In DOD race for approval, Android takes the lead
October 5, 2011
WASHINGTON — Up and down the halls of the Pentagon, the insistent flashing of that little red light tells the tale — the increasingly old fashioned-seeming Blackberry still rules inside the Defense Department.
But two newer operating systems that dominate the civilian smartphone world are waiting at the gates: Apple Inc.’s iOS, which runs only the company’s own wildly-popular iPhones and iPads; and Android, which was developed by a consortium headed by Google and runs on devices built by numerous firms.
Both operating systems are winding their way through the Pentagon’s labyrinthine approval process, but Android seems to have pulled ahead in the race for DOD approval.
On September 13, the Defense Information Systems Agency, or DISA, approved Android for limited deployment for “pilots and demonstrations,” said William Keely, director of the DISA field security operations activity in an email to Stars and Stripes. By the end of October, remaining security issues should be worked out and DISA expects to issue a Security Technical Implementation Guide, or STIG, detailing how certain Android devices can be used in DOD operations.
Although DISA says it can’t divulge what the expected STIG will allow, experts say the first use of new smartphones will likely be secure email, text messaging and perhaps some web browsing. For security reasons, it will be a far cry from the full spectrum of authorized data access possible with desktop computers wired to military networks.
A STIG for iOS is on hold, meanwhile. Keely said DISA “has provided Apple a list of issues that must be addressed before iOS devices can be more widely deployed in the DOD.” Some experts, however, said that Apple’s next iOS version, announced with the new iPhone 4S on Tuesday, may soon hurdle many of the remaining security issues.
Neither Apple nor Google responded to requests for interviews from Stars and Stripes.
Android may have an edge because its open-source operating system software can be configured for security by DOD programmers, while Apple’s code is controlled solely by Apple. When it was announced in early 2011 that a first-generation Army tactical smartphone, the Joint Battle Command-Platform, would be based on Android, headlines seemed to imply Google’s OS was the Army’s choice going forward.
But in reality, neither the Army nor the broader Pentagon has gone completely over to Android, said Lt. Col. Gregory Motes, who develops both Android and iPhone apps as head of the Army’s Mobile Applications Division. The jury is still out, and other systems like Windows Mobile 7 might enter the fray.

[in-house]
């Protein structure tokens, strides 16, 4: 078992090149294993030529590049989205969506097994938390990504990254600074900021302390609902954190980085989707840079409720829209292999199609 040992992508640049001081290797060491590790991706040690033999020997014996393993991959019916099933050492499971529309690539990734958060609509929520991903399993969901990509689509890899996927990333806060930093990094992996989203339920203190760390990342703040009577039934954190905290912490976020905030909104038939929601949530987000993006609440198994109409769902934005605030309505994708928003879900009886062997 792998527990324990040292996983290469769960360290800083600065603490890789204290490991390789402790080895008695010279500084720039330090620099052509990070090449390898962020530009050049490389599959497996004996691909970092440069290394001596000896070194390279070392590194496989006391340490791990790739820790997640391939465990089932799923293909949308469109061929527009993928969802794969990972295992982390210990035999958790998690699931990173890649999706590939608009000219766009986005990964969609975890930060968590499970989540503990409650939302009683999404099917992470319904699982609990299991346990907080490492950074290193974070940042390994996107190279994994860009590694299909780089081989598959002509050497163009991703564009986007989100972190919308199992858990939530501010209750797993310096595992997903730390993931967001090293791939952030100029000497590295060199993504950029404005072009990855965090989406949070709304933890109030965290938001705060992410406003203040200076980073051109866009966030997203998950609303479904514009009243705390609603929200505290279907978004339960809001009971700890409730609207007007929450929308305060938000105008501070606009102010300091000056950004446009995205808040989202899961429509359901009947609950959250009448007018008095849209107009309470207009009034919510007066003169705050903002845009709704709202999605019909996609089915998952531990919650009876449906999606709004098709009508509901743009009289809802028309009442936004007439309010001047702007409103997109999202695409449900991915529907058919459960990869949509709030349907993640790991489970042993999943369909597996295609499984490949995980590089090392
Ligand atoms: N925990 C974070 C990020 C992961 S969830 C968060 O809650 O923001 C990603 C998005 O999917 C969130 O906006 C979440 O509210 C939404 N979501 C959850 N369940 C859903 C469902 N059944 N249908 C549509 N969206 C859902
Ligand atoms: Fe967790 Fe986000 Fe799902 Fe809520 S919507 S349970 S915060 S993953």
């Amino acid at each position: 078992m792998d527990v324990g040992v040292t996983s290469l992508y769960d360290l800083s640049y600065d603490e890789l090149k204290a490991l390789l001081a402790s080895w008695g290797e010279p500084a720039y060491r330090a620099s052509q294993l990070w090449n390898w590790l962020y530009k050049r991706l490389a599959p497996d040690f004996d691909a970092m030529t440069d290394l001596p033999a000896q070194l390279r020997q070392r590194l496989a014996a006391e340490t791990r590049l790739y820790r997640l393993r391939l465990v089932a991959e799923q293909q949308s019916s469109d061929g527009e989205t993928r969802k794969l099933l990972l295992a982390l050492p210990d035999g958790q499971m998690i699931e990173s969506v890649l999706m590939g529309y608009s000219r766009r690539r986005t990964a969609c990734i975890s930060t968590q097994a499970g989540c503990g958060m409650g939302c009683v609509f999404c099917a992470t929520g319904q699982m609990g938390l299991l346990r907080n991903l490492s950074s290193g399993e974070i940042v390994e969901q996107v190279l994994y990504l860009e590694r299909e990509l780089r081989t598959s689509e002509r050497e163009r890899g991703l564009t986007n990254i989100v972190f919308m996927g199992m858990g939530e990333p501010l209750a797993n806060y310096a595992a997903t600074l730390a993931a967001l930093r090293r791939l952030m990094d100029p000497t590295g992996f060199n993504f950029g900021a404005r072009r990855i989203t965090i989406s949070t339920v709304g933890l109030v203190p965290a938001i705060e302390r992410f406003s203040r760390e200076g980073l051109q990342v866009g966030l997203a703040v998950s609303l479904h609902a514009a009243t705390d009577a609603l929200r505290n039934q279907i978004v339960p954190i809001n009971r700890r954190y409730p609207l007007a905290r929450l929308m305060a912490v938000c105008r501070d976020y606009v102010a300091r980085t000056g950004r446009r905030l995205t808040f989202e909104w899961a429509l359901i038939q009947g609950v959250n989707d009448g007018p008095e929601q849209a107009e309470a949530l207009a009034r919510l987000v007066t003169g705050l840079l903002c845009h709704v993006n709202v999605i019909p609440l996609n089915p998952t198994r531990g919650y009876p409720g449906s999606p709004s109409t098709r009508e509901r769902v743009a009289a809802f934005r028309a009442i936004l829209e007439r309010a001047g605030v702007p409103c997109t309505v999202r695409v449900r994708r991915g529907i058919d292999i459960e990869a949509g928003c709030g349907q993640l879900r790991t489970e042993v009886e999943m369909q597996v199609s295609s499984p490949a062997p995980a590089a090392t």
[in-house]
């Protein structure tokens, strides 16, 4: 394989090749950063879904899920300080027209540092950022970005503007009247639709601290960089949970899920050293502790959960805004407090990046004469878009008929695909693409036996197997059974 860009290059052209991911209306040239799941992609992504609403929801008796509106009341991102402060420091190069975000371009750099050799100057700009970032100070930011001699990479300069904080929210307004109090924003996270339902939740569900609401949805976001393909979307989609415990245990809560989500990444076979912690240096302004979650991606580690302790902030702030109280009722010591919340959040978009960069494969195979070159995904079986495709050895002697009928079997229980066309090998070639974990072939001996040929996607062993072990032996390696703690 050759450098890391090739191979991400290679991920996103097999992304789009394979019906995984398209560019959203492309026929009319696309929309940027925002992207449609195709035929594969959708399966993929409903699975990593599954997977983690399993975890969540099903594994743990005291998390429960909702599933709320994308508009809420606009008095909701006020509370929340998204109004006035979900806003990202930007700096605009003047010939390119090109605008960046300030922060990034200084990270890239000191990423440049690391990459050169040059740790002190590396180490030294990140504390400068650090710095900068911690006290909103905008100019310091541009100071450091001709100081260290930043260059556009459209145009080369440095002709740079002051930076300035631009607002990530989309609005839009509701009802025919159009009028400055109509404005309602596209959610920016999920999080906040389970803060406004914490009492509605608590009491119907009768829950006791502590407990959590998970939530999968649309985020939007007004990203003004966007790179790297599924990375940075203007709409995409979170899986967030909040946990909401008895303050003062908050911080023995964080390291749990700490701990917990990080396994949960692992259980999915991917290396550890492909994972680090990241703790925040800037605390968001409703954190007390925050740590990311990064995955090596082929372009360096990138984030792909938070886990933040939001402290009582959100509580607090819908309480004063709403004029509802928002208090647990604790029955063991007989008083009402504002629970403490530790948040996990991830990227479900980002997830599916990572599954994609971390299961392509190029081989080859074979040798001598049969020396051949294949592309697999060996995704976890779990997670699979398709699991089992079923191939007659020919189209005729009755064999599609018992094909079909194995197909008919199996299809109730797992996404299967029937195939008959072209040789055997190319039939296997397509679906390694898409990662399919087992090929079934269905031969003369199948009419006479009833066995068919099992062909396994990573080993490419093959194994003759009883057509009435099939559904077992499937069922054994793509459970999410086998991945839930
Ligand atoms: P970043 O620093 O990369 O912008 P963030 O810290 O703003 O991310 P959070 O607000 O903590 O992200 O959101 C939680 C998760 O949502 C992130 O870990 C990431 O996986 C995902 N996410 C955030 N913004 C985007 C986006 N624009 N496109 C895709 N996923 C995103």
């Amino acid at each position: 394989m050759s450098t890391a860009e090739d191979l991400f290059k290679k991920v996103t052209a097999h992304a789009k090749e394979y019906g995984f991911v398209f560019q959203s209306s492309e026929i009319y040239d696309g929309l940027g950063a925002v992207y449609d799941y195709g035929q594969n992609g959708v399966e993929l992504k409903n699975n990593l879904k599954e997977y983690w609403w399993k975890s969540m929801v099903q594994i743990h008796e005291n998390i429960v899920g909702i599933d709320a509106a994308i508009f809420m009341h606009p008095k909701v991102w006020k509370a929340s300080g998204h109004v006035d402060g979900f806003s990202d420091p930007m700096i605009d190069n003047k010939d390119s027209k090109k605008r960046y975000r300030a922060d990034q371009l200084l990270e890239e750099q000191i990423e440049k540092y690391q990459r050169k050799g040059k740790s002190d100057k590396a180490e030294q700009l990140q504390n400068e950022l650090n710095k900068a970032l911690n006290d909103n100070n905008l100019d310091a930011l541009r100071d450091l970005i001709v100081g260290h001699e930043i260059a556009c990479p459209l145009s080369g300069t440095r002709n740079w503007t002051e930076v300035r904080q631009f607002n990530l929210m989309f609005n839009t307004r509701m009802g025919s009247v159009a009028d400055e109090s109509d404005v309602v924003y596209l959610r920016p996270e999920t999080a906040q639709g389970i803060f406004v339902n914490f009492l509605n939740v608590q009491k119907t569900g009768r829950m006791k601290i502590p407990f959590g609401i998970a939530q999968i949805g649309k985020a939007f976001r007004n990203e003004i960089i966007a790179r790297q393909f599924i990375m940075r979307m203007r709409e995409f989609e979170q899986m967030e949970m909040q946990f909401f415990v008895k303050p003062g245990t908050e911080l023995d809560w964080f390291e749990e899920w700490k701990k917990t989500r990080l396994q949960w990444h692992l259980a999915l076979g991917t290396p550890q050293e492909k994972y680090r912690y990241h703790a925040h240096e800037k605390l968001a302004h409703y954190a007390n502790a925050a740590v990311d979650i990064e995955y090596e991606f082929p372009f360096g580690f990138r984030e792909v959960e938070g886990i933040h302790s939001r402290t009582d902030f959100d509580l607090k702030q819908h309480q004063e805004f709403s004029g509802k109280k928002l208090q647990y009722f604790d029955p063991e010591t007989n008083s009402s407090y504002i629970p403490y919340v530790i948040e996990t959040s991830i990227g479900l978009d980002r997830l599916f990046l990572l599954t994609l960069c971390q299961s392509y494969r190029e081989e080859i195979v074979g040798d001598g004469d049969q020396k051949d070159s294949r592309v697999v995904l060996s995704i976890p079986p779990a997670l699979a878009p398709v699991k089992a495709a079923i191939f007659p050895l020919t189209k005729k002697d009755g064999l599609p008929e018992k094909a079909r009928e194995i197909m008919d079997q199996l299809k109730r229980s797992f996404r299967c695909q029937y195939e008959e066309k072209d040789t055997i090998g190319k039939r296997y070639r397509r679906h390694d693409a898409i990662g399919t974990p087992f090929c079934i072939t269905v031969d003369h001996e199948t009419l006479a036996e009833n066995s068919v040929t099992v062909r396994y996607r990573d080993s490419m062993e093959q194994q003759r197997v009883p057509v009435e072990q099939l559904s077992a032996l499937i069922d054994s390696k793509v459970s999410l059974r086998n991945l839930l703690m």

“I have told people that the headline shouldn’t have been ‘The Army chooses Android.’” he wrote in an email to Stars and Stripes. “It should have been ‘MITRE [a non-profit government and defense tech firm developing the tactical phone] chooses Android.”
Both operating systems have their advantages and drawbacks, said Gabriel Landau, principal analyst for Independent Security Evaluators, a Baltimore-based company that helps clients find and plug network security holes.
Unlike Android devices, iPhones and iPads don’t run commercial antivirus software, something Pentagon cyberdefense experts would likely see as a drawback, he said. On the other hand, Apple’s tightly controlled business model — only allowing software purchased through Apple to run on the phones and preventing third party software like antivirus programs from controlling the devices – could reduce some types of cyber risk.
The Army is keeping its options open, actively working with each company offering a smartphone option, Motes said. The companies, while receptive, he said, know their main market lies in the consumer world.
“We’ve been out to visit Apple and Google and Microsoft,” he said. “Each is very interested in what our needs are, and how they can accommodate our needs within their consumer markets.
“None of them is giving us the keys to their kingdom – because if it were up to use we’d make a device that’s too secure for a consumer because of our different priorities and different threats – but they’re not shutting the door on us either.”